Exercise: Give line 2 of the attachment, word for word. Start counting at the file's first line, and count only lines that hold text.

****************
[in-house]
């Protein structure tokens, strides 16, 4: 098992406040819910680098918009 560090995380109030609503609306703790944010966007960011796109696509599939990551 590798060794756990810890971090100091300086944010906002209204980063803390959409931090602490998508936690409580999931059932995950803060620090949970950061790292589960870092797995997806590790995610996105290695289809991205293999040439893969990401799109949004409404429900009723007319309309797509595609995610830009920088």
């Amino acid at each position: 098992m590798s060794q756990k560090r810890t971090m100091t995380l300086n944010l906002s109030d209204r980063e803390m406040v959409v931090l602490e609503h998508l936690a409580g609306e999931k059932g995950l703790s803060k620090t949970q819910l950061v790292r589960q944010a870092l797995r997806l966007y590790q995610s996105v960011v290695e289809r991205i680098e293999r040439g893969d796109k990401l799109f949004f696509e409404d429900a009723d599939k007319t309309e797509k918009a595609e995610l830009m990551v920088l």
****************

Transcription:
């Protein structure tokens, strides 16, 4: 098992406040819910680098918009 560090995380109030609503609306703790944010966007960011796109696509599939990551 590798060794756990810890971090100091300086944010906002209204980063803390959409931090602490998508936690409580999931059932995950803060620090949970950061790292589960870092797995997806590790995610996105290695289809991205293999040439893969990401799109949004409404429900009723007319309309797509595609995610830009920088």